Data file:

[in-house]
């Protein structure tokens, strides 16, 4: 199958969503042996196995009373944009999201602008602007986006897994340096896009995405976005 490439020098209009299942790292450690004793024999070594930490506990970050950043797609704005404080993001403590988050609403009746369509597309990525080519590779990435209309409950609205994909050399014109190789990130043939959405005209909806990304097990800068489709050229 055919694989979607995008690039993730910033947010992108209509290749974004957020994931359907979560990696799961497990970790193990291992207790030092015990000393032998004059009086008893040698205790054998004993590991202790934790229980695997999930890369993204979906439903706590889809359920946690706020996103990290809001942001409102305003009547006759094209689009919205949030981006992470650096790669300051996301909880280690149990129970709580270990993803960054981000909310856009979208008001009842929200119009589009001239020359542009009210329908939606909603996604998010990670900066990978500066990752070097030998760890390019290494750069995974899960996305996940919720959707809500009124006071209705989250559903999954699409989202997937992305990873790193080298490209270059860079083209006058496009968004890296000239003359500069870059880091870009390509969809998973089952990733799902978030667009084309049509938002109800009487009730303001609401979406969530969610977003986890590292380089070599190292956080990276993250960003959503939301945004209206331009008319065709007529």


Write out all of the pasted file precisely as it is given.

[in-house]
């Protein structure tokens, strides 16, 4: 199958969503042996196995009373944009999201602008602007986006897994340096896009995405976005 490439020098209009299942790292450690004793024999070594930490506990970050950043797609704005404080993001403590988050609403009746369509597309990525080519590779990435209309409950609205994909050399014109190789990130043939959405005209909806990304097990800068489709050229 055919694989979607995008690039993730910033947010992108209509290749974004957020994931359907979560990696799961497990970790193990291992207790030092015990000393032998004059009086008893040698205790054998004993590991202790934790229980695997999930890369993204979906439903706590889809359920946690706020996103990290809001942001409102305003009547006759094209689009919205949030981006992470650096790669300051996301909880280690149990129970709580270990993803960054981000909310856009979208008001009842929200119009589009001239020359542009009210329908939606909603996604998010990670900066990978500066990752070097030998760890390019290494750069995974899960996305996940919720959707809500009124006071209705989250559903999954699409989202997937992305990873790193080298490209270059860079083209006058496009968004890296000239003359500069870059880091870009390509969809998973089952990733799902978030667009084309049509938002109800009487009730303001609401979406969530969610977003986890590292380089070599190292956080990276993250960003959503939301945004209206331009008319065709007529």